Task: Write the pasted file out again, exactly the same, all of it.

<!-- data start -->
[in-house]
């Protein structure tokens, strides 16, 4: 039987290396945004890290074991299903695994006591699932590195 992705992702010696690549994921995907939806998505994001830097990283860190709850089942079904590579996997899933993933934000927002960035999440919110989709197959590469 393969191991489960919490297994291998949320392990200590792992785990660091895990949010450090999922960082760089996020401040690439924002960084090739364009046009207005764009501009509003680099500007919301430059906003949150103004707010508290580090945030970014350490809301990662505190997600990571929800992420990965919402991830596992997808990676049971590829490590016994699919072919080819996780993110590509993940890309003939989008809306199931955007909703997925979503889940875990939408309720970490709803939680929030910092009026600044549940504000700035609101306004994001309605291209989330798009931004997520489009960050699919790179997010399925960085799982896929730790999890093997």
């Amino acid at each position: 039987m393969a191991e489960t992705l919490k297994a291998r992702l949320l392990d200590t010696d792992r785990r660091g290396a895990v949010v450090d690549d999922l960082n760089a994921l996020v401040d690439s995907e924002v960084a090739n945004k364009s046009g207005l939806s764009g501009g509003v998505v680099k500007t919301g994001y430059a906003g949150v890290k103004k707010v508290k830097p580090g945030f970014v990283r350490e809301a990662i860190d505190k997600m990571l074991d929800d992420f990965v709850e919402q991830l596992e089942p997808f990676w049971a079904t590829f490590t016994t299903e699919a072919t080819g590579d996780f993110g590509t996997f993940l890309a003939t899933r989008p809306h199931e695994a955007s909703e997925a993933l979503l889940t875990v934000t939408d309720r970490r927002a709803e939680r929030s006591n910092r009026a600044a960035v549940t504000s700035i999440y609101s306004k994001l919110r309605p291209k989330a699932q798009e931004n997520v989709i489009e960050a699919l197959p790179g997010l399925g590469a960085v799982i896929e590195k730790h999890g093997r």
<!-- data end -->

[in-house]
């Protein structure tokens, strides 16, 4: 039987290396945004890290074991299903695994006591699932590195 992705992702010696690549994921995907939806998505994001830097990283860190709850089942079904590579996997899933993933934000927002960035999440919110989709197959590469 393969191991489960919490297994291998949320392990200590792992785990660091895990949010450090999922960082760089996020401040690439924002960084090739364009046009207005764009501009509003680099500007919301430059906003949150103004707010508290580090945030970014350490809301990662505190997600990571929800992420990965919402991830596992997808990676049971590829490590016994699919072919080819996780993110590509993940890309003939989008809306199931955007909703997925979503889940875990939408309720970490709803939680929030910092009026600044549940504000700035609101306004994001309605291209989330798009931004997520489009960050699919790179997010399925960085799982896929730790999890093997």
């Amino acid at each position: 039987m393969a191991e489960t992705l919490k297994a291998r992702l949320l392990d200590t010696d792992r785990r660091g290396a895990v949010v450090d690549d999922l960082n760089a994921l996020v401040d690439s995907e924002v960084a090739n945004k364009s046009g207005l939806s764009g501009g509003v998505v680099k500007t919301g994001y430059a906003g949150v890290k103004k707010v508290k830097p580090g945030f970014v990283r350490e809301a990662i860190d505190k997600m990571l074991d929800d992420f990965v709850e919402q991830l596992e089942p997808f990676w049971a079904t590829f490590t016994t299903e699919a072919t080819g590579d996780f993110g590509t996997f993940l890309a003939t899933r989008p809306h199931e695994a955007s909703e997925a993933l979503l889940t875990v934000t939408d309720r970490r927002a709803e939680r929030s006591n910092r009026a600044a960035v549940t504000s700035i999440y609101s306004k994001l919110r309605p291209k989330a699932q798009e931004n997520v989709i489009e960050a699919l197959p790179g997010l399925g590469a960085v799982i896929e590195k730790h999890g093997r």